• CHAPTER 5 Views from the Outside: Science, Railroads, and Laissez-Faire Economics
      (pp. 114-130)

      Western observers also witnessed the devastation in North China firsthand. Vivid descriptions of the famine written by Anglo-American missionary relief workers stationed in Shanxi and other stricken provinces were published in the Shanghai-basedNorth China Heraldas well as in missionary journals in England and the United States.¹ Unlike earlier famines in China, the Incredible Famine was thus transformed from a wholly Chinese concern to an internationally recognized disaster that motivated people from Europe, North America, and several countries

      Western observers who sought to make sense of the disaster were just as quick as local survivors and Qingliu spokesmen to...

    • CHAPTER 6 Hybrid Voices: The Famine and Jiangnan Activism
      (pp. 131-156)

      Among all the observers of the Incredible Famine, it was Chinese philanthropists and journalists in Shanghai and other cities in the wealthy Jiangnan region whose perspectives on the disaster were most significantly shaped by cross-cultural conversation. Local observers in Shanxi made no mention of missionary relief efforts or the foreign presence in China in their discussions of the disaster. Relying on Confucian definitions of moral and immoral behavior, they viewed imperial benevolence and filiality, chasteness, and thrift rather than railroads or free trade as the most effective guards against famine. By the 1870s, Qing officials in the capital could no...

  10. PART III Icons of Starvation:: Images, Myths, and Illusions

    • [PART III Introduction]
      (pp. 157-160)

      Individuals and social groups struggled to describe the unspeakable misery of the Incredible Famine and to grasp why such a terrible disaster had befallen the northern provinces. Haunting images that Chinese observers repeatedly selected to describe and symbolize the horror of mass starvation include the starving woman sold into prostitution by her desperate family, the woman who sells herself in order to survive, and the famished person who kills and devours a family member. These “icons of starvation” were employed for diverse purposes by Chinese observers from different levels of Qing society, as well as by twentieth-century Chinese educators who...

    • CHAPTER 7 Family and Gender in Famine
      (pp. 161-188)

      The image of the starving young woman in Liang Peicai’s “Essay on Grain” epitomizes the dangers, fears, and the pathos brought by famine.¹ The woman by the roadside cries out to readers as well as to passing gentlemen. Her desperation brings the vast and horrible social phenomenon of famine into bold relief and powerfully symbolizes the destructive effect the famine had on familial and social norms in Shanxi and other drought-stricken northern provinces.²

      Observers of the North China Famine were not unique in selecting images of women to represent the horror of mass starvation. In her work on literary representations...

    • CHAPTER 8 The “Feminization of Famine” and the Feminization of Nationalism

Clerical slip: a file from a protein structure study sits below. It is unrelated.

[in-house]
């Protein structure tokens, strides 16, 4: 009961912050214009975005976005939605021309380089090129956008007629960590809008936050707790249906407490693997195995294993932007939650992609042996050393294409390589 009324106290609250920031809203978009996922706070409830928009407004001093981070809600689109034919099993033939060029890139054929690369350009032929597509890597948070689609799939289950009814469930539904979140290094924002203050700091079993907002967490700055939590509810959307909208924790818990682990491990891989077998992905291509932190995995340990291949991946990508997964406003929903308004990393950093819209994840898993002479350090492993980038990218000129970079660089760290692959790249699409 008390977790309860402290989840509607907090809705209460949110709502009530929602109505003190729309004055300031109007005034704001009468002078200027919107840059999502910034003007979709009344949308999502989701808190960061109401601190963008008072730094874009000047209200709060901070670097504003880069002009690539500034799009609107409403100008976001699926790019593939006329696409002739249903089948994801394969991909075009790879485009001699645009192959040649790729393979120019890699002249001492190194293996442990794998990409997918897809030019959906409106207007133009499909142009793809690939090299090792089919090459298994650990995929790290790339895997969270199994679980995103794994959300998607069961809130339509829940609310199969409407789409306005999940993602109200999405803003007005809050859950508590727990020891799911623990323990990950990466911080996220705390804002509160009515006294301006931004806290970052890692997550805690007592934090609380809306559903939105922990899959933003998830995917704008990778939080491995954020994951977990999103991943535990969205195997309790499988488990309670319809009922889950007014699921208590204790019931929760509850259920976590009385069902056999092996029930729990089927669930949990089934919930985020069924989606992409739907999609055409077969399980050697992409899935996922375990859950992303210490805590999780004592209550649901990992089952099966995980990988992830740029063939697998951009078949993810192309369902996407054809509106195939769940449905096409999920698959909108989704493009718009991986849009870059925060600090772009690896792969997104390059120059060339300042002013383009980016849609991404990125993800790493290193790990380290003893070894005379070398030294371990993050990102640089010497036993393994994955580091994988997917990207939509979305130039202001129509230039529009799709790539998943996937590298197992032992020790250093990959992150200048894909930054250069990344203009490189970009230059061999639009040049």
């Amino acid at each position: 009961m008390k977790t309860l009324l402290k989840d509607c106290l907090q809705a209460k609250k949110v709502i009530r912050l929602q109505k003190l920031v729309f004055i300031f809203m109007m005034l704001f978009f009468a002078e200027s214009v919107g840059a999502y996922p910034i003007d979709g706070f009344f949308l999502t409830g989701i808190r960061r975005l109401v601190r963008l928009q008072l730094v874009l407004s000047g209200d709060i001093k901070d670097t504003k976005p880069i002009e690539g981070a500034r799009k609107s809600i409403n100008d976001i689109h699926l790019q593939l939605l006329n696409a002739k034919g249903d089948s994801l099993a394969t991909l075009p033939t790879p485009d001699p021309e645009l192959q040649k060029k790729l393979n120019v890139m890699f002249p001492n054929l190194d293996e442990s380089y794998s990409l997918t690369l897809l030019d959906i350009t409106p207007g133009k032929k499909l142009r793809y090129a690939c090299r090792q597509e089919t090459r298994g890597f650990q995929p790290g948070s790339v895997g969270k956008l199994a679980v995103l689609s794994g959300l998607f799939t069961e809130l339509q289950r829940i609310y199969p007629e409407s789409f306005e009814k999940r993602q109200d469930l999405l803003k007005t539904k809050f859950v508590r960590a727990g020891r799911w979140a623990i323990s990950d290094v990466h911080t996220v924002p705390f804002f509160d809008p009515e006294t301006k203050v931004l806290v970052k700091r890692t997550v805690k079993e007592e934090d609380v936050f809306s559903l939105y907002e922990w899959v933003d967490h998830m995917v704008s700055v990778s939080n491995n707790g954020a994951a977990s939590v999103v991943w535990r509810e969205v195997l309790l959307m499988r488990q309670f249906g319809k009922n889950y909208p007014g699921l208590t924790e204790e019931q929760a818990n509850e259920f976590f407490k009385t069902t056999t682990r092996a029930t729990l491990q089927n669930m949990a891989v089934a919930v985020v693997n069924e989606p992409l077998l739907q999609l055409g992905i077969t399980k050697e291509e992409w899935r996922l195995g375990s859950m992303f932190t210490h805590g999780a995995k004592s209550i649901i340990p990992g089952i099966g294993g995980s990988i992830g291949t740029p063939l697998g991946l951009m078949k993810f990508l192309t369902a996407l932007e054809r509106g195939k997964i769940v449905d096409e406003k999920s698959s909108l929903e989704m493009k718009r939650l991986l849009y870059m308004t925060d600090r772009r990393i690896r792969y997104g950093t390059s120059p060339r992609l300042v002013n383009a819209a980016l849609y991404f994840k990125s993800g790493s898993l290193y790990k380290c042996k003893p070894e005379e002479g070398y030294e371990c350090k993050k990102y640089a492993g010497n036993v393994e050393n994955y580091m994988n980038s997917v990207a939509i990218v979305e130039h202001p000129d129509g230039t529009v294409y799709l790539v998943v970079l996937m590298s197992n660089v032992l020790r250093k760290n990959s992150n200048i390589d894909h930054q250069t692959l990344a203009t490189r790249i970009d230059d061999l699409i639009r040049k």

(pp. 189-210)

      During the Incredible Famine not only local literati in Shanxi but also Chinese journalists and philanthropists in treaty-port Shanghai engaged in what Margaret Kelleher calls a “feminization of famine,” or “the representation of famine and its effects through images of women.”¹ While the sale of starving women was an important trope in all levels of famine-related sources, the nature of the crisis that Chinese observers tried to represent by using female icons of starvation varied dramatically. Provincial officials and local-level observers of the catastrophe in North China viewed the famine as yet another challenge to the Qing Dynasty and, most...

    • CHAPTER 9 Eating Culture: Cannibalism and the Semiotics of Starvation, 1870–2001
      (pp. 211-234)

      All levels of famine writings from the Incredible Famine abound with images of famine-related cannibalism as well as images of suffering women. The cannibalistic methods of punishment recorded by Liu Xing in the terrifying passage cited above are unique to his account, as is his claim to have witnessed instances of intrafamilial cannibalism with his own eyes.¹ The emotional tone, however, as well as several of the specific images in his depiction, are common to many of the more detailed local descriptions of cannibalism during the famine. The claim that human flesh was sold in shops and markets during the...

  11. Epilogue: New Tears for New Times: The Famine Revisited
    (pp. 235-244)

    The Incredible Famine drew tears from all audiences, from local observers in late-Qing Shanxi to high officials in Beijing, philanthropists in the Jiangnan region, nineteenth-century European and American visitors, and twentieth-century Chinese officials, villagers, teachers, and schoolchildren faced with yet another severe famine. As I have shown, the meaning of the famine, as well as the images used to capture its horror, varied tremendously according to the observer. In contemporary Shanxi elderly villagers continue to associate the famine with tales of intrafamilial cannibalism and, to a lesser degree, the sale of women. In the central-Shanxi city of Pingyao, on the...

  12. Glossary of Chinese Characters
    (pp. 245-250)
  13. Notes
    (pp. 251-300)
  14. Bibliography
    (pp. 301-318)
  15. Index
    (pp. 319-332)
  16. Back Matter
    (pp. 333-333)